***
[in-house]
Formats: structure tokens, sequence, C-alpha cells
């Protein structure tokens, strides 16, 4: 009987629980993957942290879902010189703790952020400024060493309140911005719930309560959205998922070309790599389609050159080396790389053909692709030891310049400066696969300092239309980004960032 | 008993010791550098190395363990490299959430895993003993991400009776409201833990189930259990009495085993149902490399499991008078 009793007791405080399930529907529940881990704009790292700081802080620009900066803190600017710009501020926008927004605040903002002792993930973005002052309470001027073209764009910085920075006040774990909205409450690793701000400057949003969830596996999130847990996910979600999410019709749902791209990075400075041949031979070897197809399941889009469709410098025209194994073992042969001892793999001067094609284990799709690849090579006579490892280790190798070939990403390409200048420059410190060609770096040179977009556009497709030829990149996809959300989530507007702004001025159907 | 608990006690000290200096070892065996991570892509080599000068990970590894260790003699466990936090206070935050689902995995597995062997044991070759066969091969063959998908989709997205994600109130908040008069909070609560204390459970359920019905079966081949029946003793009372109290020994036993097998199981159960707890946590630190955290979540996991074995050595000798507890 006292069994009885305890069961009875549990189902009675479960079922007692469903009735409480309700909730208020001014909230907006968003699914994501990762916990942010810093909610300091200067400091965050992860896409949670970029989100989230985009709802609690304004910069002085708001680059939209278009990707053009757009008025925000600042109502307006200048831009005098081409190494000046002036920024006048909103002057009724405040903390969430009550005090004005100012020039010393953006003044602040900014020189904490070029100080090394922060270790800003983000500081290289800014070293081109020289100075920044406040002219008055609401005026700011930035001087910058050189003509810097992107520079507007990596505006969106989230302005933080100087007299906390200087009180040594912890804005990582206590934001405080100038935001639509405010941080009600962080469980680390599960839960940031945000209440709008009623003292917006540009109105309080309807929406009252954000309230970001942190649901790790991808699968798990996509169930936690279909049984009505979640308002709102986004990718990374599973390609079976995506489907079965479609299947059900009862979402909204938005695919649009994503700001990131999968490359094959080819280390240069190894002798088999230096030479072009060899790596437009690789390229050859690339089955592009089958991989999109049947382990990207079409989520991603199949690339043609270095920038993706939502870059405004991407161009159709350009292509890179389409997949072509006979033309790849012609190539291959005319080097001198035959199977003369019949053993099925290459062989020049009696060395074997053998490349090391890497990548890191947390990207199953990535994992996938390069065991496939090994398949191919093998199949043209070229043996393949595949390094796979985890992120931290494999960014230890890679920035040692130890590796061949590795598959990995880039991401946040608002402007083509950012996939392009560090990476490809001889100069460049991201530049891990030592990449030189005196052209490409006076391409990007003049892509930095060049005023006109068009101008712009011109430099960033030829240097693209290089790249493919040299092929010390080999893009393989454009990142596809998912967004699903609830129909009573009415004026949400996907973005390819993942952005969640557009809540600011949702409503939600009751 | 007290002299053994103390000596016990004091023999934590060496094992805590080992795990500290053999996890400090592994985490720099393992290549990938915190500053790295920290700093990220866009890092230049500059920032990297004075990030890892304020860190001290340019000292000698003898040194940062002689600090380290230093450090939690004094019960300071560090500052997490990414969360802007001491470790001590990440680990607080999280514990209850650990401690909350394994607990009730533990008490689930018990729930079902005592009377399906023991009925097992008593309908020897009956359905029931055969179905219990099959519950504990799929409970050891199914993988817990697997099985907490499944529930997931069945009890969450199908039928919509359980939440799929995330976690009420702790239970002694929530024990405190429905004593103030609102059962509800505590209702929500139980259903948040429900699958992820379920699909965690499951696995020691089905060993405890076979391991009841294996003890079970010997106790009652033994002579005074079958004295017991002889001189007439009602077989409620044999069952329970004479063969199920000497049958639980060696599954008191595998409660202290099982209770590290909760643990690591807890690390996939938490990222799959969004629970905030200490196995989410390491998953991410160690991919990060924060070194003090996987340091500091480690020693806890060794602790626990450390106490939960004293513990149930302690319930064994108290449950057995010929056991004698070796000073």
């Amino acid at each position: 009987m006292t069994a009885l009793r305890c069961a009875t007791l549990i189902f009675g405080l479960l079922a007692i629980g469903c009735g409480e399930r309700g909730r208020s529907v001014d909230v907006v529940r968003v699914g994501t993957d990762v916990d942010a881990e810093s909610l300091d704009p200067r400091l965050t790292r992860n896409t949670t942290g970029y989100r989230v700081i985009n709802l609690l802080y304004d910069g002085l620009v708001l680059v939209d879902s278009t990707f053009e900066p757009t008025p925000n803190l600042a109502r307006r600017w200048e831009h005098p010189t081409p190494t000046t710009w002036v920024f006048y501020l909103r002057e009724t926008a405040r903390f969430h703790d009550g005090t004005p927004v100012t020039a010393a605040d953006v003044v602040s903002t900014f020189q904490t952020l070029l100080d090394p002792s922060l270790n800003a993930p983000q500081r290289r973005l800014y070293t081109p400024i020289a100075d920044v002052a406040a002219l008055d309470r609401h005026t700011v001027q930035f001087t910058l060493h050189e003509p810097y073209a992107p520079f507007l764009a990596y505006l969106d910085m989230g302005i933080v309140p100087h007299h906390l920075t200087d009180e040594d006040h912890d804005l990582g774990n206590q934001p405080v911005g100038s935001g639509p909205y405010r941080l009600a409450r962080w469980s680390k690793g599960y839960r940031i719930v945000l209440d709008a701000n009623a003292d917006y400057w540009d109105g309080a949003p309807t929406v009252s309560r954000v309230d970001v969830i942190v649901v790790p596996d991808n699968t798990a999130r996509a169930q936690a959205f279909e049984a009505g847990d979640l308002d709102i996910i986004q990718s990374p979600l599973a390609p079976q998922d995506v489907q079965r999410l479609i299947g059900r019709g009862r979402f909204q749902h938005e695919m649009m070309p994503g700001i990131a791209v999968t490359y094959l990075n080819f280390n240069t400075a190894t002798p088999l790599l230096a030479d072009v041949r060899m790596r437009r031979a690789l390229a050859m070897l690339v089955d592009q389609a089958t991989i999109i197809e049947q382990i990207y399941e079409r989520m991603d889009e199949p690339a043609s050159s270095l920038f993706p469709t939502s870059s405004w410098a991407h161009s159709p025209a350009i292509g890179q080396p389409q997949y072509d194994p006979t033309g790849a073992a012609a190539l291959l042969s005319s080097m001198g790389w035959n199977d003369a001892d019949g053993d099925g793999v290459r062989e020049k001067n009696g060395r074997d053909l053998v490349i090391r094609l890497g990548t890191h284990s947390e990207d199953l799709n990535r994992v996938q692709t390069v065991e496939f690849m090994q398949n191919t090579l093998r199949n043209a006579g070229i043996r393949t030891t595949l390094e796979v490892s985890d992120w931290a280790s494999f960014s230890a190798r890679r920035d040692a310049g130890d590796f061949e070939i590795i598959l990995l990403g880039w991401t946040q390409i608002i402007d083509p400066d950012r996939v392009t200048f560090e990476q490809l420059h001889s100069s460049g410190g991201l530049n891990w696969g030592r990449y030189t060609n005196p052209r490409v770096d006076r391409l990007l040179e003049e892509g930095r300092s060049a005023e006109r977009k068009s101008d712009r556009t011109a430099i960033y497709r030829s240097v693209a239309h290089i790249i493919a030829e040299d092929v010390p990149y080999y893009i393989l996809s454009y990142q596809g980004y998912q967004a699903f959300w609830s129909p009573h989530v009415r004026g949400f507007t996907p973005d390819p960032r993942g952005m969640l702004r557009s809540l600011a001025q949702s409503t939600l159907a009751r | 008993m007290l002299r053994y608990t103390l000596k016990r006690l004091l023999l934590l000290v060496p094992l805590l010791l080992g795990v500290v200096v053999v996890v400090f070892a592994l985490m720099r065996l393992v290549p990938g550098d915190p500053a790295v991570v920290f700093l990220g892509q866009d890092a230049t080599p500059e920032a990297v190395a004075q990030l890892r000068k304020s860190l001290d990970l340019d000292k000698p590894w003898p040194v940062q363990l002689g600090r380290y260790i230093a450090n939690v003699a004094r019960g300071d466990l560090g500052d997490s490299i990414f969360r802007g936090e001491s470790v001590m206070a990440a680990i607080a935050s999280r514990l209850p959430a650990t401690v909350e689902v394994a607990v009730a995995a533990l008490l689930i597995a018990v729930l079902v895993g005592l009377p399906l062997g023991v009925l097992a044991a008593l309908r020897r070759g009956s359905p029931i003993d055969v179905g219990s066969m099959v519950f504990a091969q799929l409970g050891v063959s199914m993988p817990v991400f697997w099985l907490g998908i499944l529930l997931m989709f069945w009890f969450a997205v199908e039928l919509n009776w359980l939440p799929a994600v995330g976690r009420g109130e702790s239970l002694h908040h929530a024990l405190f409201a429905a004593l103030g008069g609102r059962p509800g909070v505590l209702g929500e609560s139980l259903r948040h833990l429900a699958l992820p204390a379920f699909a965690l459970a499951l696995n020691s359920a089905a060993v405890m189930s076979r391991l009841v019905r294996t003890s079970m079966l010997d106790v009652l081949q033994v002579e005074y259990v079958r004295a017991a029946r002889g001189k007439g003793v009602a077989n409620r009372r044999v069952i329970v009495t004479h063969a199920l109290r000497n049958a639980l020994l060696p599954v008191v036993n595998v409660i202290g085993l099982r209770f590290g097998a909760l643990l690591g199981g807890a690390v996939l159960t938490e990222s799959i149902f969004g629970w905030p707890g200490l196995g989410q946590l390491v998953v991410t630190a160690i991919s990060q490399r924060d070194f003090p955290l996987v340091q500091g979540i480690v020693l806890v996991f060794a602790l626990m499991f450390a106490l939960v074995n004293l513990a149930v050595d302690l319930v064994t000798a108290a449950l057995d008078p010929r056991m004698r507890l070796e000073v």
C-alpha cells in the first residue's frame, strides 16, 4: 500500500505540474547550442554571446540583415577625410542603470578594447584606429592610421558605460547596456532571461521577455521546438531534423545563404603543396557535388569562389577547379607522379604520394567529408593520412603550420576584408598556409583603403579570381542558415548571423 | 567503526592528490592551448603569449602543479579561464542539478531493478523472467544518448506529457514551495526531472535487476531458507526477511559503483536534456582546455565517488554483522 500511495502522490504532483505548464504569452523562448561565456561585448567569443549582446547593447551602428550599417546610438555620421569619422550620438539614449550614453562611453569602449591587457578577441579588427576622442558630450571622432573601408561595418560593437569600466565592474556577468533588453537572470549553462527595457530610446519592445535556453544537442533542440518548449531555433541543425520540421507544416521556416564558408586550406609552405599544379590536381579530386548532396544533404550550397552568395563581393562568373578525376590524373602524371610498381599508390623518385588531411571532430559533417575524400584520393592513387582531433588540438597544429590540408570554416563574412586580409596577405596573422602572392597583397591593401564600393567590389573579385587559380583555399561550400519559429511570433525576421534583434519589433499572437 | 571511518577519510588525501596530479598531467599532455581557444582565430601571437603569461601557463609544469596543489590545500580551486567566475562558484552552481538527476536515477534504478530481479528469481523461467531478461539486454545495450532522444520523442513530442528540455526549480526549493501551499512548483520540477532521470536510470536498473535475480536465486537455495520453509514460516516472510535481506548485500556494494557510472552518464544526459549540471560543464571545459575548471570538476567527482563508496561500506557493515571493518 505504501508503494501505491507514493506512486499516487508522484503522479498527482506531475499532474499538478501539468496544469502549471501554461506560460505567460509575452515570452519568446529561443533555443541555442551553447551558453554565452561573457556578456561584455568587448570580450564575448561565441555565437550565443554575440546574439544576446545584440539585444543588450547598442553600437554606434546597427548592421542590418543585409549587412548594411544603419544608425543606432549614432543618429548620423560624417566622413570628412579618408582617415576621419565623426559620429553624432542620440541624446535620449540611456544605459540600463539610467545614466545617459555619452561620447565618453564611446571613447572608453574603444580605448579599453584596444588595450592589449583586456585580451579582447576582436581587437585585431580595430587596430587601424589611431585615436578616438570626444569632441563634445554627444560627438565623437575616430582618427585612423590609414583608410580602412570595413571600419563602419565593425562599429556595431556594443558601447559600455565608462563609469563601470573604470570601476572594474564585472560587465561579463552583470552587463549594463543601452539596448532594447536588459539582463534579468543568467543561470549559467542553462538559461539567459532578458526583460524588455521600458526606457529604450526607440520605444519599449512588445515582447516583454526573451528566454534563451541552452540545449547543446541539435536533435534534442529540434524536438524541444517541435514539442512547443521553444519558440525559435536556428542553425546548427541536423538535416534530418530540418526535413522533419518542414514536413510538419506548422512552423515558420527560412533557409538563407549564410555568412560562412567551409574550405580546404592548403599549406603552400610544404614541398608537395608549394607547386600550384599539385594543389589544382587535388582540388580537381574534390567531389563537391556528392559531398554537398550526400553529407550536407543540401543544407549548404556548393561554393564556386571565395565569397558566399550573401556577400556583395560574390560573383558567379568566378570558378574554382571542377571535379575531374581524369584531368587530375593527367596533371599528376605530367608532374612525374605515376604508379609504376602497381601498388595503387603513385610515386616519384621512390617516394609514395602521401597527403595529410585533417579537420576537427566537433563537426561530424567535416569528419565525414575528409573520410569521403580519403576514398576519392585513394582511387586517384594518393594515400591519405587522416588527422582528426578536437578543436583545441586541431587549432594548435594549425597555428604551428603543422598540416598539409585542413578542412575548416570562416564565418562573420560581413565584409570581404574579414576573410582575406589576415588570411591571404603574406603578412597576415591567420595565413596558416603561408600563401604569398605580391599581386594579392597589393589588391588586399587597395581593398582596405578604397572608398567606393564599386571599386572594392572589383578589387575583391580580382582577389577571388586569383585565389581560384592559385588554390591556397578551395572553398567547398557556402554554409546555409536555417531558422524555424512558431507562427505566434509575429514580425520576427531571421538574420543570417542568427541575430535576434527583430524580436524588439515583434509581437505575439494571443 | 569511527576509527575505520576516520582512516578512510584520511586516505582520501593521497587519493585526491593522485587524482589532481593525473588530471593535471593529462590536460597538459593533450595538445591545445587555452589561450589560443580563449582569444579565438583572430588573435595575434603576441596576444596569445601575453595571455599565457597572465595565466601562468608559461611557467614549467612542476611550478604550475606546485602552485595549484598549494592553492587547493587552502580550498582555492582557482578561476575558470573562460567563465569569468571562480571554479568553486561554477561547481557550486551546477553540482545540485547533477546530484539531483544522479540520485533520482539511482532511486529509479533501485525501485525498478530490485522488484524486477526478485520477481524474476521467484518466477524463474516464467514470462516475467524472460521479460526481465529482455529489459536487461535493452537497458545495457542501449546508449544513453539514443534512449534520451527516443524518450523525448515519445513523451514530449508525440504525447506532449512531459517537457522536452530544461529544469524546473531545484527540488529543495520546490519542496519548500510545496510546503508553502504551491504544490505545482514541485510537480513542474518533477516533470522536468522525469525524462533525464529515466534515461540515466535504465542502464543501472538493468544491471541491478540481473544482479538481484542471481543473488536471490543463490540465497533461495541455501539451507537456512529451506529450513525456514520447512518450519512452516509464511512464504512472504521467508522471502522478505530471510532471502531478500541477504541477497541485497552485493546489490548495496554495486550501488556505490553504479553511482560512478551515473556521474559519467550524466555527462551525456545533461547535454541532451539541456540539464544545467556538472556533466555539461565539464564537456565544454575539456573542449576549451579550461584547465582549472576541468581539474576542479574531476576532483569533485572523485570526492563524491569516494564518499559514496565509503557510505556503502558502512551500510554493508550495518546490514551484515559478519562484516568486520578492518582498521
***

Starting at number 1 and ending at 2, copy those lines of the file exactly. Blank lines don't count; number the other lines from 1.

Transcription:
[in-house]
Formats: structure tokens, sequence, C-alpha cells